Owens Valley




Above, a female black-tailed hare attempts to lure a potential predator away from her offspring.

The black-tailed jackrabbit

The black-tailed hare--or jackrabbit (Lepus californicus)-- leads a difficult life. Young hares are born with their eyes open and are able to nurse and run soon after. They spend much of the first few weeks of their lives huddling alone in shallow depressions beneath desert shrubs.

Like some other lagomorphs (e.g., certain species of pika), female jackrabbits visit their young only to nurse, possibly to reduce the chance of attracting a predator to their newborns. If surprised close to her young, a female jackrabbit will sometimes wait in an obvious place for a potential predator to notice her and then leave the area with the predator in pursuit.

Jackrabbits eat grasses, herbs, and shrubs, often twice (i.e., once again after elimination from the caecum). They reproduce year-round and have year-round predators as well, including eagles and hawks, coyotes and bobcats, gopher snakes, rattlesnakes, owls, and humans.

Owens Valley mammals include species from several different biogeographic regions--including the Great Basin, Mojave Desert, White-Inyo mountains, and Sierra Nevada mountains--as well as species unique to the groundwater-dependent alkali meadows on the valley floor.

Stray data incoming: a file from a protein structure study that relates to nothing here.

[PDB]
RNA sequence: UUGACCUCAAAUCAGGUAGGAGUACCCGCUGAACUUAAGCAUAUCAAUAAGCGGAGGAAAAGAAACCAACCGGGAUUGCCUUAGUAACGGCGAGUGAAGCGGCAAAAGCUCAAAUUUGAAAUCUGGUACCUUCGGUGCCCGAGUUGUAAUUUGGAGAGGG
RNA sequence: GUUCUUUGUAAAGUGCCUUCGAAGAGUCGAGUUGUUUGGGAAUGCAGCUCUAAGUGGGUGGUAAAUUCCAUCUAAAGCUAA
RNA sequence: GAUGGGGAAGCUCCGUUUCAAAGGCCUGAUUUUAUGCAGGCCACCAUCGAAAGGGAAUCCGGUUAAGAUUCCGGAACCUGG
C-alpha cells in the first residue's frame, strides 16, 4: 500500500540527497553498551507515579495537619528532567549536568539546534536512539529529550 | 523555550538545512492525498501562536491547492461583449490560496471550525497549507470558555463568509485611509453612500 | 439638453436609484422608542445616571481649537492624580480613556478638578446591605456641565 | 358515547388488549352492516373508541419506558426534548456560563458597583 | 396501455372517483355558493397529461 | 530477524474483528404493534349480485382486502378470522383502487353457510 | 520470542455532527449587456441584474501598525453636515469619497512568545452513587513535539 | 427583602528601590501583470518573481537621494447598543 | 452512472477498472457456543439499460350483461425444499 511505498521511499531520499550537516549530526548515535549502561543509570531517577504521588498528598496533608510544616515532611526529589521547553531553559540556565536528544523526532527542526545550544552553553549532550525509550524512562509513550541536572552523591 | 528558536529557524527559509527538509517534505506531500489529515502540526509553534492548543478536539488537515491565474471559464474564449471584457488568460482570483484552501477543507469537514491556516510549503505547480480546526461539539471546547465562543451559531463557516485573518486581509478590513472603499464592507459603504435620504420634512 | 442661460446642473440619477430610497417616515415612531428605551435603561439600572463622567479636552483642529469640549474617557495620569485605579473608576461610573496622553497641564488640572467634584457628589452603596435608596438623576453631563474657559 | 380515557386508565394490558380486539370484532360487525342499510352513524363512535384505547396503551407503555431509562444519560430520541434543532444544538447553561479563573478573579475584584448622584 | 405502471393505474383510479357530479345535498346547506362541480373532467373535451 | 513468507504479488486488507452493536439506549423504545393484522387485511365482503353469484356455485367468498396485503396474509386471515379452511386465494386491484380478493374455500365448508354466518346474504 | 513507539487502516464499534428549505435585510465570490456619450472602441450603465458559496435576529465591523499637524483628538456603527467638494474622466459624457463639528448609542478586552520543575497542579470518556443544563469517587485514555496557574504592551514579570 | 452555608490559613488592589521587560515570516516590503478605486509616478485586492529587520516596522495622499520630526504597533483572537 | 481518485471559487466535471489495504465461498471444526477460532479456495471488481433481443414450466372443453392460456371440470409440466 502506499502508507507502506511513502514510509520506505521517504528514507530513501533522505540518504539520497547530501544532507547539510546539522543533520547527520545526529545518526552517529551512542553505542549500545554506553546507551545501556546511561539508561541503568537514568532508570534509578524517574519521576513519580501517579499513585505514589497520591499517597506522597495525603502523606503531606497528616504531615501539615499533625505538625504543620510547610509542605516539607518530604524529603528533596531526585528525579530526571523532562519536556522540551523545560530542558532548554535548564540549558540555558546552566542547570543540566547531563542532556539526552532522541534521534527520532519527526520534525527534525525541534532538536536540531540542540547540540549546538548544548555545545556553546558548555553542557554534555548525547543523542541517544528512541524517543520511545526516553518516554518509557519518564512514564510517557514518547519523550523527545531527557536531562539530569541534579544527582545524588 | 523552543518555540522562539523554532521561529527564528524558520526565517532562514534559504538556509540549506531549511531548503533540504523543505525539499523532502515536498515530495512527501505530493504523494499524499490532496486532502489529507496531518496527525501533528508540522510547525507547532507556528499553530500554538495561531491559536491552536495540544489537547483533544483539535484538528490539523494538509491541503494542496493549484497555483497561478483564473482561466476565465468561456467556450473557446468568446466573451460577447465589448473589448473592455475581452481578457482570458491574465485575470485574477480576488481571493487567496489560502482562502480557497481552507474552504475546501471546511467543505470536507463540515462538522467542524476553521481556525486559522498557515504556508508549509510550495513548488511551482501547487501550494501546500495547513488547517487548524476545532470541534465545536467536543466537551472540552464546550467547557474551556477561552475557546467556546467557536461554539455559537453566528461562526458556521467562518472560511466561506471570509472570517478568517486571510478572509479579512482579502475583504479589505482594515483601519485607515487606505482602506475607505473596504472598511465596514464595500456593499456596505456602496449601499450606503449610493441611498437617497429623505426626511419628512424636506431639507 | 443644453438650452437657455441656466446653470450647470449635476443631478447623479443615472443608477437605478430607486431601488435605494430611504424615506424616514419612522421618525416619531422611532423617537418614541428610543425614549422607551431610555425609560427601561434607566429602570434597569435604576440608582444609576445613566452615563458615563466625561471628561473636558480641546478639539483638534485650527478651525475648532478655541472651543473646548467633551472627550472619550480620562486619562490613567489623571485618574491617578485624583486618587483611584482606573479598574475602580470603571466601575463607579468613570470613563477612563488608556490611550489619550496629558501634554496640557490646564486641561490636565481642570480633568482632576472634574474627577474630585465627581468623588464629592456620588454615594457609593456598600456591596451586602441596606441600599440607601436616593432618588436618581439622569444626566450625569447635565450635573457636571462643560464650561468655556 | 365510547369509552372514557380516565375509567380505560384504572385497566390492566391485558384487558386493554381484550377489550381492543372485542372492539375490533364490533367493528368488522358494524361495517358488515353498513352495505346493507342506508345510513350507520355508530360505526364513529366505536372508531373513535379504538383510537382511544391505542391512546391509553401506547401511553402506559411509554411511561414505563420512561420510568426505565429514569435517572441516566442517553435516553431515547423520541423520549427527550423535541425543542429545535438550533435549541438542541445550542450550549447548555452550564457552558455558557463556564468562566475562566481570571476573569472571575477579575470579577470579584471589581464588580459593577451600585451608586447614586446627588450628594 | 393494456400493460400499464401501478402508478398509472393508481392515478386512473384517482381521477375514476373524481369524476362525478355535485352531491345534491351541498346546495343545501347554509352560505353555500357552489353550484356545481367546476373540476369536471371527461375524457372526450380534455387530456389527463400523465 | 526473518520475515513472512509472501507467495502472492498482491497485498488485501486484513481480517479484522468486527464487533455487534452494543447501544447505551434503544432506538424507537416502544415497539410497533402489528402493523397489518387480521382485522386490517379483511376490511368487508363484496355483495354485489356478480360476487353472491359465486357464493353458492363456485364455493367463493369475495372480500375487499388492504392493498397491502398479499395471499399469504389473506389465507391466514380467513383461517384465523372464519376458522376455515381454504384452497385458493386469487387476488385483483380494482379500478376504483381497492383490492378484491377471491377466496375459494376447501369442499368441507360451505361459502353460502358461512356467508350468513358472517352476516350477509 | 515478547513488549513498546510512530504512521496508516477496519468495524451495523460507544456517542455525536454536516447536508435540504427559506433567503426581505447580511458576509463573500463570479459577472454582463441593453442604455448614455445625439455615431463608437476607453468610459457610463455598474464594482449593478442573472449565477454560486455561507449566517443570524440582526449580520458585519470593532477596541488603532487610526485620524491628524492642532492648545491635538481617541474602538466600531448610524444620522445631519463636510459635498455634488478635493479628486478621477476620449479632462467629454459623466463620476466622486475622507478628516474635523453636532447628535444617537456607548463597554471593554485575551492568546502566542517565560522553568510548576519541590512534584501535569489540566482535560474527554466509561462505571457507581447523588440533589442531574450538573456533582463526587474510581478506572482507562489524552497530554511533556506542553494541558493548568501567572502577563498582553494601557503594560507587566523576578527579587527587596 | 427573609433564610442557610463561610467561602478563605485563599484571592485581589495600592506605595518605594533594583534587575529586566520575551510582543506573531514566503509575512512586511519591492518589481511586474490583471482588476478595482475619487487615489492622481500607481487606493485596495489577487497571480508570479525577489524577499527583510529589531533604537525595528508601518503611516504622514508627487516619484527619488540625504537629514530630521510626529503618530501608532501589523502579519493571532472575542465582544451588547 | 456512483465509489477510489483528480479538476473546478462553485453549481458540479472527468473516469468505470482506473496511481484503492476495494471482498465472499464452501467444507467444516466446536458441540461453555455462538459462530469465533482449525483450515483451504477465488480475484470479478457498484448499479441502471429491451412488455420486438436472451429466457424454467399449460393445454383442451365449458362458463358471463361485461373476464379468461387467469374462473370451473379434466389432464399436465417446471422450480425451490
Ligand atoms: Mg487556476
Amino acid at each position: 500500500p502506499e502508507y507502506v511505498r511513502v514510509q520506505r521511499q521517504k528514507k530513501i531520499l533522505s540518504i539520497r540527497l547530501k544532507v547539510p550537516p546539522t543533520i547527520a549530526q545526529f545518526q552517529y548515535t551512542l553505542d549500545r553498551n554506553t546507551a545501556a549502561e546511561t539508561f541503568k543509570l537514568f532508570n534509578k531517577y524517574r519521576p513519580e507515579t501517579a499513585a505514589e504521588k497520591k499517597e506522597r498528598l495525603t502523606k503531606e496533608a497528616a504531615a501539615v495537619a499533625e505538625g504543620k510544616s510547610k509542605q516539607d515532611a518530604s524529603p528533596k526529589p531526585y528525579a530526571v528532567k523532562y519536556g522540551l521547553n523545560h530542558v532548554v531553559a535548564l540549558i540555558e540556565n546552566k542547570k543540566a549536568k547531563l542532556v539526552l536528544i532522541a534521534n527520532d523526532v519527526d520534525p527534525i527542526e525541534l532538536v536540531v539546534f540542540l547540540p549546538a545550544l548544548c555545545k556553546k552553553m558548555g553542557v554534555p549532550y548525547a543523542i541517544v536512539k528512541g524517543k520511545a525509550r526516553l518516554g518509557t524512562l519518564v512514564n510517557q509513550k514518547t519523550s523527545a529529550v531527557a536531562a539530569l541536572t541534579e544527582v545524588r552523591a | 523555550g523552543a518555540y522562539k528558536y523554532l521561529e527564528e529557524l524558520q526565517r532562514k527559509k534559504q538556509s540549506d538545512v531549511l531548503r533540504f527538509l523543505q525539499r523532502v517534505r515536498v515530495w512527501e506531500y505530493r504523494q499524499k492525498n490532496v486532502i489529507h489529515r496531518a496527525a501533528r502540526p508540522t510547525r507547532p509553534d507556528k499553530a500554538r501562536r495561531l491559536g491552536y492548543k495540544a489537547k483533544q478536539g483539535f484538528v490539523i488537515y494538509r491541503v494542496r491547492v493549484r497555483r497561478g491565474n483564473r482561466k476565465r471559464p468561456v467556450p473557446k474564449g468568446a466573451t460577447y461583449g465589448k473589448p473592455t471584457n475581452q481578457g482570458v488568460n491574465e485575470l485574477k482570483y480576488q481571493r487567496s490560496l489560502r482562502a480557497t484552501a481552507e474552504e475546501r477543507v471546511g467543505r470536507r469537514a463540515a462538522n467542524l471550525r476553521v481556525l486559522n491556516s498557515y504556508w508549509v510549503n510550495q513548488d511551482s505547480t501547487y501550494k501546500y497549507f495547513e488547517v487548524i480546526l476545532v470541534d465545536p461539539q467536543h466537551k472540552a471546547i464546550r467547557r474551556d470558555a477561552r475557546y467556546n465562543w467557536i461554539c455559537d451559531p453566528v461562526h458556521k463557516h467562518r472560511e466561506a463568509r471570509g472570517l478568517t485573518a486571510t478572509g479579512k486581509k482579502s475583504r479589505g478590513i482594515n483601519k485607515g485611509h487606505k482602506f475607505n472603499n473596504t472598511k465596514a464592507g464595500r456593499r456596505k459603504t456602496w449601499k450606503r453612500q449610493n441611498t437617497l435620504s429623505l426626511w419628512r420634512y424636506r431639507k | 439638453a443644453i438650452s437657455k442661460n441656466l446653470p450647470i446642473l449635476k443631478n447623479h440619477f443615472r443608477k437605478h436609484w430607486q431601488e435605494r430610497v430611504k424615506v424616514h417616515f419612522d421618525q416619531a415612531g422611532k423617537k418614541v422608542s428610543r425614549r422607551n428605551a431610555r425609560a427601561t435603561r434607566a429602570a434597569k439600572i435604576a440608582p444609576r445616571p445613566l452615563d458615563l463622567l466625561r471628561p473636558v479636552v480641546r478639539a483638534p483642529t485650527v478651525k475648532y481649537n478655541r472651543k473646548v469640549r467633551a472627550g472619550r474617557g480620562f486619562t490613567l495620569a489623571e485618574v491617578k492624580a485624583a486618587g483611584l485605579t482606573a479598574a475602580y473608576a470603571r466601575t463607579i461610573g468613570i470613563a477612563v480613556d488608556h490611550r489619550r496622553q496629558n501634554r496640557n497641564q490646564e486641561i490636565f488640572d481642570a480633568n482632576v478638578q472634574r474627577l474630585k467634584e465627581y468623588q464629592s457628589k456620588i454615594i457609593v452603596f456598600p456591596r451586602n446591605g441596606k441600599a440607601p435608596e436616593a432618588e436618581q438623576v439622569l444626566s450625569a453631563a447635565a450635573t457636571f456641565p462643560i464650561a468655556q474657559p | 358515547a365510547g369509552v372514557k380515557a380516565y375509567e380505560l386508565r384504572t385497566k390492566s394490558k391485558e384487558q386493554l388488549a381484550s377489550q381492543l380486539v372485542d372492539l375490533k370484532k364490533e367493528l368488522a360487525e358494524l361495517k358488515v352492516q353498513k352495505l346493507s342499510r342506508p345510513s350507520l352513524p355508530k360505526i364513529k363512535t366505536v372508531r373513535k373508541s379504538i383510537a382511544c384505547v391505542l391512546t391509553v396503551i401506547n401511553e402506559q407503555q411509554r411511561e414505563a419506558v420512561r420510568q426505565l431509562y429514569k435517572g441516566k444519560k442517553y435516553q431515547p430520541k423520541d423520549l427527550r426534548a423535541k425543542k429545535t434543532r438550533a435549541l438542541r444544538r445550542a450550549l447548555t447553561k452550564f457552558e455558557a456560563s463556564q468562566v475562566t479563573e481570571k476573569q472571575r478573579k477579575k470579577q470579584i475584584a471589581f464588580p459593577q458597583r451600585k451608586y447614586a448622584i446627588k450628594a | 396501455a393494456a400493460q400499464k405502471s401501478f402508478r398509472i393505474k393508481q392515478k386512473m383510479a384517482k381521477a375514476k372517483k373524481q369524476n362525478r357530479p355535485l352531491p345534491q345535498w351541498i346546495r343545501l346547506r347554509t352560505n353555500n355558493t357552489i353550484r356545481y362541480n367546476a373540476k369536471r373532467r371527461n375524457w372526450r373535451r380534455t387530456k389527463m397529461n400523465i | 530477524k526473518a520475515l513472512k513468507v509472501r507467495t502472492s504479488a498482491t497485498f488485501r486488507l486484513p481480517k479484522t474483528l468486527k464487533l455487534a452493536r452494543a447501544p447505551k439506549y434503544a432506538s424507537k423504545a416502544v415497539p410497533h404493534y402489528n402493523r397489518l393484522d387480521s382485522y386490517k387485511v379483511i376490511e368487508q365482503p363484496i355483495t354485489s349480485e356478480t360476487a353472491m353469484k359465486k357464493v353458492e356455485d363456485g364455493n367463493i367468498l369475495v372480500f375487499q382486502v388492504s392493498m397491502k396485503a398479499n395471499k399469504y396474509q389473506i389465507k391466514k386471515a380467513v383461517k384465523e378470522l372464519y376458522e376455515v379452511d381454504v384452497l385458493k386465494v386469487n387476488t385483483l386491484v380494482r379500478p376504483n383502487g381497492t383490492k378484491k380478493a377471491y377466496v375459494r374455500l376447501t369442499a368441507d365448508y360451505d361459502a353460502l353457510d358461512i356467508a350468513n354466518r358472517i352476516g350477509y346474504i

The Owens Valley vole (Microtus Californicus vallicola), a nocturnal short-tailed vole, makes its home in groundwater-dependent meadows on the valley floor. Its current status--severely threatened by degradation of its habitat due to groundwater pumping and grazing--is unknown. In contrast, several other Owens Valley rodents, including kangaroo mice species (Microdipodops) and pocket mice species (Perognathus), prefer more arid, sandy habitats on the valley floor and on alluvial fans; they extract the water they need from the seeds they eat.

Mule deer (Odocoileus hemionus) overwinter on the alluvial fans at the toes of the Sierra Nevada in the west and frequently migrate through the Owens River valley to and from winter range in the volcanic tablelands at the north end of the valley. Mountain lions (Felis concolor), not coincidentally, occupy the same range. On the east side of the valley, desert bighorn sheep Ovis canadensis nelsoni range from the ridges of the White and Inyo Mountains down to relatively low elevations in stream canyons on the west side of the escarpment, but are rarely seen crossing the valley floor.

Several species of bats occupy Owens Valley's evening skies, including a wealth of brown bats (both Eptesicus fuscus and California myotis) and western pipistrelles (Pipistrellus hesperus).

Deepest Valley (Genny Smith books: 1995) contains detailed and lively descriptions of many of these and many other Owens Valley mammals. Natural History of the White-Inyo Range (University of California Press: 1991) covers many of the rest. For an idea of how difficult it is to find the Owens Valley vole nowadays, see an online thesis regarding Owens Valley vole ecology.

--Ceal Klingler